Navy considers sailing near China’s disputed islands
WASHINGTON — For the first time in more than three years, the United States could soon sail a warship within 12 miles of the man-made islands that China claims in the South China Sea, a U.S. defense official said Thursday.
The official, who was not authorized to discuss the issue and spoke on condition of anonymity, said the decision to conduct a “freedom of navigation operation” into the water surrounding the disputed Spratly Islands has not been made and would require White House approval. According to international maritime law, a nation can claim water extending 12 nautical miles from its coasts as sovereign territory.
Sailing a U.S. Navy ship into those waters would signal that the U.S. does not recognize China’s claims of the islands and considers the area international waters.
“U.S. forces are present and active in and around the South China Sea and East China Sea on a daily basis,” said Navy Cmdr. Bill Urban, a Department of Defense spokesman. “In addition, we have one of the most robust — if not the most robust — freedom of navigation programs in the world. Beyond that, I can’t comment on current or future operations.”
The U.S. 7th Fleet has seven combat ships — four destroyers, a dock landing ship, a littoral ship and a minesweeper — at sea in the Indo-Asia-Pacific region, Navy spokesman Lt. Cmdr. Timothy Hawkins said.
One destroyer is conducting “presence operations” in the South China Sea, designed to reinforce the U.S. ship’s right to be there, Hawkins said.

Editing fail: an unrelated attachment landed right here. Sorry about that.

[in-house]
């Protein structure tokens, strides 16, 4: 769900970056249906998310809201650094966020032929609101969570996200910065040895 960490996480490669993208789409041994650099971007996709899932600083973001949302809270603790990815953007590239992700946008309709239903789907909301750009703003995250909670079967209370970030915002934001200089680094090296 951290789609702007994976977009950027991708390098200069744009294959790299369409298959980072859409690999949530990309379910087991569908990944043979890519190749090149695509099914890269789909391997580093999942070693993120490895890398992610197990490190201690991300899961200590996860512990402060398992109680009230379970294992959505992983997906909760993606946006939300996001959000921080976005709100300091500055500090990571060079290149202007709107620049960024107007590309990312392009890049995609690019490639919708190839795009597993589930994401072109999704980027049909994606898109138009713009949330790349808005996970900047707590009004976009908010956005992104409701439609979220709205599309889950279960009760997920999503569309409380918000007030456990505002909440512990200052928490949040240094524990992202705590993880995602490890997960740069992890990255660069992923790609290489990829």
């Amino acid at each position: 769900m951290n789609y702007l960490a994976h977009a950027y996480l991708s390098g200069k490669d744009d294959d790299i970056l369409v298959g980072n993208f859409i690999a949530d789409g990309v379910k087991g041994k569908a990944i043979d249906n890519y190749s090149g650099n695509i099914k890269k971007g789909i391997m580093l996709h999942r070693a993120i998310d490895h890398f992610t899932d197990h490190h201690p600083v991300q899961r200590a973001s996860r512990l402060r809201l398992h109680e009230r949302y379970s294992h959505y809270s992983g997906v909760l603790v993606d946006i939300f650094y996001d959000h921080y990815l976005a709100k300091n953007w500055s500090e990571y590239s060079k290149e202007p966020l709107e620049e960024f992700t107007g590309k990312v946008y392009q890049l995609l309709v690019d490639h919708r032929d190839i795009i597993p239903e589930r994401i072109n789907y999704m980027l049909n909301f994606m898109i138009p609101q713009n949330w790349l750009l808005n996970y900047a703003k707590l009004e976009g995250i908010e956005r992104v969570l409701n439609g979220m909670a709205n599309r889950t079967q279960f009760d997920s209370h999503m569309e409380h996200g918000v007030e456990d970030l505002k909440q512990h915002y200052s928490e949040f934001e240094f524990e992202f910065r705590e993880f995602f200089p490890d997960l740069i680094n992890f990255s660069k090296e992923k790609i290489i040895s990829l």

“We have been clear that our forces will fly, sail and operate in the Asia-Pacific region wherever international law allows, just as we do elsewhere,” he said. “The South China Sea is international waterspace where the U.S. Navy ships and aircraft operate routinely, and they will continue to do so. Our presence in the region has been pivotal in helping maintain peace and stability for decades.”
China claims most of the South China Sea, in which about $5 trillion of ship-borne trade passes each year, as its territory, including the Spratly Islands. The Philippines, Vietnam, Malaysia, Brunei and Taiwan also claim territory in the disputed region.
David Shear, assistant secretary of defense for Asian and Pacific security affairs, last month told the Senate Armed Service Committee that the U.S. has not sailed within 12 nautical miles of the disputed territory since 2012.
It was not clear what China’s reaction would be to the U.S. entering the area it considers Chinese territory. Beijing, according to the Associated Press, issued a formal protest over a May incident when a U.S. Navy surveillance aircraft flew over Fiery Cross Reef, one of China’s claimed territories.
The potential development comes just weeks after the commander of U.S. Pacific Command expressed his concerns to Congress about the buildup of the islands, which include runways likely to be used for military operations.
Adm. Harry Harris called China’s building of those airfields a “great concern militarily” in testimony Sept. 17 to the Senate Armed Services Committee. He said PACOM was considering conducting freedom of navigation operations near the islands.
“I believe that we should exercise — be allowed to exercise freedom of navigation and flight … in the South China Sea,” he said.